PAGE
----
Almost a century after their violent “demise” at the hands of Vladimir Ilyich Lenin and Mustafa Kemal Ataturk—two impromptu revolutionaries whose cross-purposes of international and national socialism shaped the gruesome decades that followed their success—the restless specters of the “defunct” empires of the Russian czars and the Turkish padishahs are making sporadic appearances on the political scene.
The location of this haunting seem to be the liberated and yet-to-be-completed edifices of their former non-Russian and non-Turkish subjects’ homelands, particularly the steadily fading patrimony of the Armenians. Clattering the ghostly chains of searing memories of subjugation to imperial misrule marked by genocidal slaughter and gruesome purges of not so long ago, this pair of ghostly appearances are becoming more defined every day. Of course, long-dormant specters do not appear without the occult expertise of inspired conjurers imbued with denial-induced visions of past “glories” waiting to be resurrected and offered their “rightful” place in a time-defying, nostalgia-induced “reality” of retrograde “visionaries.”
Two such visionary candidates to apprentice sorcery have revealed themselves as the prophetic conjurers of these creepy apparitions: President Vladimir Vladimirovich Putin of the (formerly Soviet) Russian Federation, of direct linage to the late Romanov Empire, a.k.a. “Holy Mother of all Orthodox Russians”—(Saints preserve us!), and leader of the “United Russia” Party—a euphemism for a desired future, soon to make a transition from an ectoplasmic existence to existing actuality, as “Imperial Russia.”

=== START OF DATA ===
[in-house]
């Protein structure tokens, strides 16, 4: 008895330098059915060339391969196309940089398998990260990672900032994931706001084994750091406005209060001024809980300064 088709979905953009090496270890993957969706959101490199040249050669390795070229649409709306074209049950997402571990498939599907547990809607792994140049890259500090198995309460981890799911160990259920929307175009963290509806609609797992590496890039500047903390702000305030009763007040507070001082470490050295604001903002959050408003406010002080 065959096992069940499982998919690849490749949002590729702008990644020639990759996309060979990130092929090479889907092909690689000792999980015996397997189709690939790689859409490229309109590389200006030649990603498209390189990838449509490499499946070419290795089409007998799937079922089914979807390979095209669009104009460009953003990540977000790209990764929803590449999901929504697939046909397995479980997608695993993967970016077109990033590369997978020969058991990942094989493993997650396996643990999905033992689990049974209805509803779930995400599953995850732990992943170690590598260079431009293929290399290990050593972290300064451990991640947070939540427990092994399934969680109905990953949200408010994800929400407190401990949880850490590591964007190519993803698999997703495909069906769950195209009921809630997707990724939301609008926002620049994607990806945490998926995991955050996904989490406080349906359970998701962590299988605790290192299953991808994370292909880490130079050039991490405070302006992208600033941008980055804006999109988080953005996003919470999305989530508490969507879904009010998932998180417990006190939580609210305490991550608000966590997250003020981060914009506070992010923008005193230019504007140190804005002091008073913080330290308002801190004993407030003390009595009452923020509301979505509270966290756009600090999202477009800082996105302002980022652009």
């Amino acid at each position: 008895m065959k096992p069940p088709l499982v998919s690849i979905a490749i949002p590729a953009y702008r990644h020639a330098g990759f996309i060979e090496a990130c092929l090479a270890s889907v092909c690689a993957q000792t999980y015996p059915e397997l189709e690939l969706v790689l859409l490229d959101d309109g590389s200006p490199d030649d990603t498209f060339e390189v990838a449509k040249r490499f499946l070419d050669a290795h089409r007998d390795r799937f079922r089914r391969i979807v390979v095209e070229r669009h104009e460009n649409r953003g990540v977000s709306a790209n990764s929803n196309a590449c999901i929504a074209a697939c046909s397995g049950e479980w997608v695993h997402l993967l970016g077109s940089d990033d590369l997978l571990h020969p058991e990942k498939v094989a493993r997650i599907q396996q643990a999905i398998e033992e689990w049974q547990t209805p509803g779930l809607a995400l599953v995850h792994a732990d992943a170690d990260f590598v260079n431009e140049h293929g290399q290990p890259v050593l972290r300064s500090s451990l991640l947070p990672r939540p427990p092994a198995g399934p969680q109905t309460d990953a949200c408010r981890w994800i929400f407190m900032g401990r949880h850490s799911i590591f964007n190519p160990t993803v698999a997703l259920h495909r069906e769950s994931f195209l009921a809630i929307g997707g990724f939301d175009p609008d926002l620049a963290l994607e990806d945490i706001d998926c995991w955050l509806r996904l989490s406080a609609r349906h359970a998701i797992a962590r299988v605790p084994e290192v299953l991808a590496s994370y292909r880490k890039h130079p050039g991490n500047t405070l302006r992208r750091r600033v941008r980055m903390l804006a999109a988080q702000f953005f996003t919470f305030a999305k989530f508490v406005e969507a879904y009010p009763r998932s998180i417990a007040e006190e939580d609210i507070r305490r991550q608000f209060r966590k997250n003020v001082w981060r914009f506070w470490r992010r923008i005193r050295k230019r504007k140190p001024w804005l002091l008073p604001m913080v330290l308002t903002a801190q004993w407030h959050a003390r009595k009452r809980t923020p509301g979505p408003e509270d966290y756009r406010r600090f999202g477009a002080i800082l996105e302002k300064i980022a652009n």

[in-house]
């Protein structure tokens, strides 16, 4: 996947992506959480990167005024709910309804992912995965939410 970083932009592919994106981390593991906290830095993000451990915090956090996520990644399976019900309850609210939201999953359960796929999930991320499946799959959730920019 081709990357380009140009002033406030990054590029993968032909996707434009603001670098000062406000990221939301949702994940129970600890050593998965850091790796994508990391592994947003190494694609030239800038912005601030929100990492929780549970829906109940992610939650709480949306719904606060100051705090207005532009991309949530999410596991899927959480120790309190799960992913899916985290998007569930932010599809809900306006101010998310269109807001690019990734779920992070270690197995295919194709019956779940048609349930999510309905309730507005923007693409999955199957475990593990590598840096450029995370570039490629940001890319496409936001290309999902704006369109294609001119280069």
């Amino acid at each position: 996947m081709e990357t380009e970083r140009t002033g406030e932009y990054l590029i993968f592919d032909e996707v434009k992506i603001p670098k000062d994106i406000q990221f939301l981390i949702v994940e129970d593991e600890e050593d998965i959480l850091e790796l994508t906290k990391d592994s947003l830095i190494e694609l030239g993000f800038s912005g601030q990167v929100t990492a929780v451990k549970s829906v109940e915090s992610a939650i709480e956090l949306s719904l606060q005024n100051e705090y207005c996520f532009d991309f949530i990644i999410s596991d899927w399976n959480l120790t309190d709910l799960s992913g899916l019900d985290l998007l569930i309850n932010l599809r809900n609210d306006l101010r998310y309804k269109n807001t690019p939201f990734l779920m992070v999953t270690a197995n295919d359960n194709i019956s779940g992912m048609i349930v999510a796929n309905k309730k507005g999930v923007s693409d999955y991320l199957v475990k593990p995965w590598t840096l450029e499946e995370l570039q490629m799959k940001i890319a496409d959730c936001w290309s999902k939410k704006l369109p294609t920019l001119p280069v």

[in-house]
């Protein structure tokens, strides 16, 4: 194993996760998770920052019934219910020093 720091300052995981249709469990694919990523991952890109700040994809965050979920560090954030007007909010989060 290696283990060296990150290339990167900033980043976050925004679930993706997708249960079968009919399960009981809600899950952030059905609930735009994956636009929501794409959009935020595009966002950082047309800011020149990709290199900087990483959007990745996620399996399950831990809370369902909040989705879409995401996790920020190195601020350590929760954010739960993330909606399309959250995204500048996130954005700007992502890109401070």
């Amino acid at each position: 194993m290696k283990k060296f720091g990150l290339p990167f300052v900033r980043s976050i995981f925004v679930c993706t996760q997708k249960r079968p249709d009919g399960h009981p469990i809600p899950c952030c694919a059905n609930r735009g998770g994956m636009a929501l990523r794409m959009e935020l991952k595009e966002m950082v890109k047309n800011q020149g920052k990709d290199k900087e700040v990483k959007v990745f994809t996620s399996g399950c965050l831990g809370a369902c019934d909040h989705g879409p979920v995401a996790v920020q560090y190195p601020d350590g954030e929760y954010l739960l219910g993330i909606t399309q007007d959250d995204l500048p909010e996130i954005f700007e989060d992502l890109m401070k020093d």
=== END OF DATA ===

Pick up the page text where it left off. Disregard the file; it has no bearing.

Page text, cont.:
And, in the other corner, Premier Recep Tayyip Erdogan of the (formerly Kemalist) Turkish “Republic” (immediate descendent of the Imperial Ottoman Caliphate of all Sunni nations, a.k.a. “the Sick Man of Europe,” scourge of all infidel guiavours). A steadfast politician with global ambitions (and somewhat unsteady diplomatic skills), Erdogan, the head of the “Justice and Development” Party, heads a cabinet assembled through the norms of a shared nostalgia for the glorious days of the Ottomans, their spiritual and ideological forebears.
Judged by sporadic statements about its vision of the future of Asia Minor and the Middle East, this group seems to spend most of its time in séances conjuring the “benign” ghosts of Sultans Selim, Suleiman, Mourad, et al., deftly trying not to arouse the gory specter of the most notorious mass murderer of them all, Sultan Hamid II…
Two contemporary anachronisms of governance—since the Great War of almost a century ago, the one “to end all wars”—have yet to shed their imperial/colonial trappings, both overt and covert, before they can claim true and deserved membership in the 21st-century family of nations.
To make peace with their neighbors, they must renounce all genocidal practices of economic, cultural, and political aggression and forced ethnic cleansing and assimilation, still practiced endemically against their not so negligible “minorities.”
To start with, they have to cease their occult practices of haunting their long-suffering neighbors with the despicable specters of two defunct empires that still conjure an endless series of unspeakable, agonizing horrors.